MLS: Backe’s Red Bulls Must Break New Ground Against D.C.

Written by Ian Thomson

New York Red Bulls must pull off a feat that the franchise has never achieved to reach Major League Soccer’s Eastern Conference final – win in the post-season at Red Bull Arena.

Captain Thierry Henry and head coach Hans Backe must guide the Red Bulls to their first ever playoff win at Red Bull Arena against D.C. United

The club’s $200 million home in Harrison, N.J. has hosted two playoff games since its March 2010 opening. Two defeats prompted disappointing ends to two seasons that showed early promise under Swedish head coach Hans Backe before badly fading away. A similar situation presents itself against D.C. United Wednesday.

Backe’s first season in MLS, which coincided with Red Bull Arena’s arrival, saw the re-energized New York franchise finish top of the Eastern Conference and third overall behind Los Angeles Galaxy and Real Salt Lake. New signings Joel Lindpere and Roy Miller formed an industrious, attacking unit down the left side while Dane Richards’ speed on the right wing and Juan Pablo Angel’s goalscoring prowess helped to turn the worst team in 2009 into title contenders.

New York’s ambitions were made clear that summer when the club invested close to $10 million a year in salary to bring in French superstar striker Thierry Henry and Mexican captain Rafael Marquez from Spanish champions Barcelona.

A solitary Lindpere goal at San Jose Earthquakes’ Buck Shaw Stadium in the first leg of the 2010 conference semi-finals seemingly put the Red Bulls in control against that year’s lowest ranking qualifier. Bobby Convey’s brace shocked the Red Bull Arena crowd in the second leg before Angel and Chris Wondolowski swapped goals to give San Jose a 3-1 lead, 3-2 overall on aggregate. Henry, a late substitute after recovering from a right knee injury, fluffed a late chance to take the game to extra time. The Frenchman’s undistinguished debut season was over and New York fans lamented another missed opportunity to lift the club’s first meaningful silverware.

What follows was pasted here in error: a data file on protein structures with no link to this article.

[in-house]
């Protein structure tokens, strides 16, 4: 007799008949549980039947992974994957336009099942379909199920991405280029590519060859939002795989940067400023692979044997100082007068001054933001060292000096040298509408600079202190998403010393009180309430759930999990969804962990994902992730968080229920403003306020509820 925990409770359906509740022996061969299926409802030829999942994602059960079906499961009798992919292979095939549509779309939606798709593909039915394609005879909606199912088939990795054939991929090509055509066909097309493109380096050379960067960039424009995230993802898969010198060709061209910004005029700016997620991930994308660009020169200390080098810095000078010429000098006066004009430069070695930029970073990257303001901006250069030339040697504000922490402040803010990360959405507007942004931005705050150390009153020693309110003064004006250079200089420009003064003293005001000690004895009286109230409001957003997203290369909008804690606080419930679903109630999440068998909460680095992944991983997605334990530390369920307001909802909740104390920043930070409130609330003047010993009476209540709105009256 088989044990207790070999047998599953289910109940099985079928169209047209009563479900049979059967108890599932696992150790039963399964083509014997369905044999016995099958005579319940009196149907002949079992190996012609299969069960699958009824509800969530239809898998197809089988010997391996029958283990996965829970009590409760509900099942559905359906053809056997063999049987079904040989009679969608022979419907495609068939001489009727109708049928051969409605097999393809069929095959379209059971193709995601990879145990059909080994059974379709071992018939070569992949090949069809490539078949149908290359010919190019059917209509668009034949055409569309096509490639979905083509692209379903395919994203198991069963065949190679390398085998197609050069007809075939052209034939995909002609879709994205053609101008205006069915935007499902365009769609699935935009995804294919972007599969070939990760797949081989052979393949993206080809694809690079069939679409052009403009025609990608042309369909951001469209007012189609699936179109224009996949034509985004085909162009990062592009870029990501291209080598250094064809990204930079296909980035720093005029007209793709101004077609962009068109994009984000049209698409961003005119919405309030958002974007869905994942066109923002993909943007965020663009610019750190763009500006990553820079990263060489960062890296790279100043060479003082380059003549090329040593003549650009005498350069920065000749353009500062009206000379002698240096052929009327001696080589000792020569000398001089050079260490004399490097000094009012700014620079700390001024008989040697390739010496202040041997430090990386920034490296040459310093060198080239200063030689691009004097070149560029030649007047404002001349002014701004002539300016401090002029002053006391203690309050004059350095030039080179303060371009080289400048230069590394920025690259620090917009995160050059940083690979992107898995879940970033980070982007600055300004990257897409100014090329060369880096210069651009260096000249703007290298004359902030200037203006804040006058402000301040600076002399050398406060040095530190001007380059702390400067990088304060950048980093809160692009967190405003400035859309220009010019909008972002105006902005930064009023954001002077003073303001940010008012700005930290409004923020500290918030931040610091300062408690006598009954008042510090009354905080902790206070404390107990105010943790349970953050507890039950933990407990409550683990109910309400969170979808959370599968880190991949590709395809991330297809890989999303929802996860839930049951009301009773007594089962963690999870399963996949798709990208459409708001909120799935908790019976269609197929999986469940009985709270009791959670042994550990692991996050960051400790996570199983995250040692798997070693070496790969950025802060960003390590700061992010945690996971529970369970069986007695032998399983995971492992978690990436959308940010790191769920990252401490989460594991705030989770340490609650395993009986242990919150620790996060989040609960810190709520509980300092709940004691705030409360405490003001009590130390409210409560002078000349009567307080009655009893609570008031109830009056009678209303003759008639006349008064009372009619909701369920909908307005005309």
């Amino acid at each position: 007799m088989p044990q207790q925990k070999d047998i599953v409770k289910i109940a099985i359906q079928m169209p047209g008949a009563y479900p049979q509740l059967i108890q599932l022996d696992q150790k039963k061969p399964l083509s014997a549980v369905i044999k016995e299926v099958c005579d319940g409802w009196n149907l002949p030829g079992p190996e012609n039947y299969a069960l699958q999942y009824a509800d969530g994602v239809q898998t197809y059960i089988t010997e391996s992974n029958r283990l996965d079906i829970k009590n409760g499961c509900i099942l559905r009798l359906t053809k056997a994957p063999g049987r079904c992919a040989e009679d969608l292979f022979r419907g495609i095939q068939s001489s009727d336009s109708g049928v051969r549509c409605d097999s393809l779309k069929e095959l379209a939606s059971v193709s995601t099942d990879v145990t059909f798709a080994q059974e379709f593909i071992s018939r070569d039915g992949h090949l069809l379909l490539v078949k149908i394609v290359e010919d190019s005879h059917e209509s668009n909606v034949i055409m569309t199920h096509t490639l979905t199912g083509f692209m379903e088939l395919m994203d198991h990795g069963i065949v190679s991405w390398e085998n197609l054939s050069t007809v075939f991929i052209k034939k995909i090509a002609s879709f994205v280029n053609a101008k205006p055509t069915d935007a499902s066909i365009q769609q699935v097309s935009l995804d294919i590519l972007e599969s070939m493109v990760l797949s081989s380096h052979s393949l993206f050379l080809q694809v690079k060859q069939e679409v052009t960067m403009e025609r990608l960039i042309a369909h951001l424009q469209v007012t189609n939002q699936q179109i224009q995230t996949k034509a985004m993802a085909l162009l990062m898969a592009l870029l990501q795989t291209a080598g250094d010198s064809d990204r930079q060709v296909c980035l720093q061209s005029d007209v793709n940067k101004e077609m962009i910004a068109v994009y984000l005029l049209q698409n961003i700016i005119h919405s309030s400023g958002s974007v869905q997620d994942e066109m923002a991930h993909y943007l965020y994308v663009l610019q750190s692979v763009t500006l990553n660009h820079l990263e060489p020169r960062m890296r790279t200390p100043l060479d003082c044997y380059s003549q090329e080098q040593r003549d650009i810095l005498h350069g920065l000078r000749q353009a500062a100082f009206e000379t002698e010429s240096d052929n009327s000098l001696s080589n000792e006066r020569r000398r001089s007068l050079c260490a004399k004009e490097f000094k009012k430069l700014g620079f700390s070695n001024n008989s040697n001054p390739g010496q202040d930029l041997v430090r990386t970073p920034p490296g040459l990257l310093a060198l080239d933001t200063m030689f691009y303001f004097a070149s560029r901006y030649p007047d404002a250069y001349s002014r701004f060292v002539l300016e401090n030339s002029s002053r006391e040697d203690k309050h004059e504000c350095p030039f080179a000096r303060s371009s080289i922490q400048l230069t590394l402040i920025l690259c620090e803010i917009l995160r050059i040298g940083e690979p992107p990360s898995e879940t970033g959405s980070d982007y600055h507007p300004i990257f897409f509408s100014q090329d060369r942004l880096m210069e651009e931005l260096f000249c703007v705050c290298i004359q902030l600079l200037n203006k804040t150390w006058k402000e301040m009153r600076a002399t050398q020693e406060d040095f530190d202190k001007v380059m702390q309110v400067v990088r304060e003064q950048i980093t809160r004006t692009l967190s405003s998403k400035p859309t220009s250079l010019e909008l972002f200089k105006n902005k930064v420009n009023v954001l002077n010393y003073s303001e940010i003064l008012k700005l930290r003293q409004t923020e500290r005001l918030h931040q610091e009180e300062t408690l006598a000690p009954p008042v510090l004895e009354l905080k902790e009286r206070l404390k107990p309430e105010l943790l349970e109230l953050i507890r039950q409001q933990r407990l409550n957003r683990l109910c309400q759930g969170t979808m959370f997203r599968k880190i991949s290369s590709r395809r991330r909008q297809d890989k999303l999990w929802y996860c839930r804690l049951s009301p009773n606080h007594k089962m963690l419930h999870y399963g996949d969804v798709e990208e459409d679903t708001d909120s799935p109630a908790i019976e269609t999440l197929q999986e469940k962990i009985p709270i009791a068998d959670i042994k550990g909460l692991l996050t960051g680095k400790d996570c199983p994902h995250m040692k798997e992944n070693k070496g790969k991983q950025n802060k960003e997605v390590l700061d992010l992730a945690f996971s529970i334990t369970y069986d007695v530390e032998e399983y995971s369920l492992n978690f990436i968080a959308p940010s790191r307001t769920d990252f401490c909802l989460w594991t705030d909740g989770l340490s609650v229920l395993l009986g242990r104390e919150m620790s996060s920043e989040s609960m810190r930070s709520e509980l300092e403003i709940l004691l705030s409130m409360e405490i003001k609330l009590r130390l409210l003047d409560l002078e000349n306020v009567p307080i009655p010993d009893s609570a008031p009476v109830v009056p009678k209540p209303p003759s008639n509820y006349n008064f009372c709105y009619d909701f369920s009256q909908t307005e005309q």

Henry’s first full season in MLS saw the former Arsenal striker miss playing time with injuries to his hamstrings, right knee and Achilles, flu-like symptoms in July and a couple of suspensions following petulant red cards at Portland Timbers and Sporting Kansas City. He still chipped in with 14 goals – eclipsed only by Dwayne De Rosario and Wondolowski – to help the Red Bulls scrape into the 10th and final play-off spot. A Supporters’ Shield had seemed likely at the end of April before Backe’s side hit a run of two wins in 20 games (with 13 ties and five losses).

A Gold Cup call-up and an injury suffered in the final against the USA saw the gaffe-prone Marquez missing 12 straight games. His return heralded an avalanche of defensive howlers from the Mexican, who later blamed his struggles on the inadequacy of his teammates.

Henry’s stoppage time goal on the counter-attack sealed New York’s 2-0 win at F.C. Dallas in the opening wildcard game in October, setting up a two-legged conference semi-final clash with Supporters’ Shield winners Los Angeles. Mike Magee’s early goal in a 1-0 Galaxy win effectively ended the Red Bulls’ season. Magee scored again at Home Depot Center as Bruce Arena’s side completed a 3-1 aggregate win. Marquez missed the return game through suspension after churlishly tossing the ball at Landon Donovan after the first leg before taking a shameless dive during the ensuing melee.

This year has followed a similar pattern for Backe’s side despite an air of freshness enveloping the squad in pre-season. A 2-1 win at Montreal Impact on May 19, the club’s fifth straight victory, saw New York sitting top of the East with 25 points from 12 games (8-1-3) – one point behind Real Salt Lake in the overall standings with a game in hand.

Marquez missed most of that run through his suspension carried over from last year’s play-off antics, a further three-game ban for breaking Shea Salinas’ clavicle in the Red Bulls’ 2-2 tie with San Jose on April 14, and announced problems with his groin and Achilles. Thigh, calf and hamstring injuries have since surfaced as Marquez continues to make more comebacks than Jason Voorhees.

Backe’s inability to pick a settled side and develop a style of play for his team saw the Red Bulls close out the season with just eight wins from the remaining 22 games. Seven of those came at Red Bull Arena, though the veneer of home invincibility that built up as New York moved to 10-0-3 in Harrison by mid-September was shattered in recent weeks by Kansas City and Chicago Fire.

D.C. United fell 3-2 in its sole trip to New Jersey this year on June 24. Ben Olsen has since altered his side’s system to 4-2-3-1 from 4-4-2, allowing the center-midfield trio of Perry Kitchen, Marcelo Saragosa and Branko Boskovic to dictate the game while Chris Pontius and Nick DeLeon support central striker Lionard Pajoy from wider areas.

Olsen’s team was by far the better side in Saturday’s 1-1 tie at RFK Stadium. United even created the better scoring opportunities after Andy Najar’s sending off left them a man short for the closing 19 minutes plus stoppages. That left the 35-year-old head coach feeling confident about his team’s chances of extending New York’s playoff woes at Red Bull Arena.

“It’s a doable task,” said Olsen during his post-match press conference Saturday. “They’re a beatable team, that’s for sure.”

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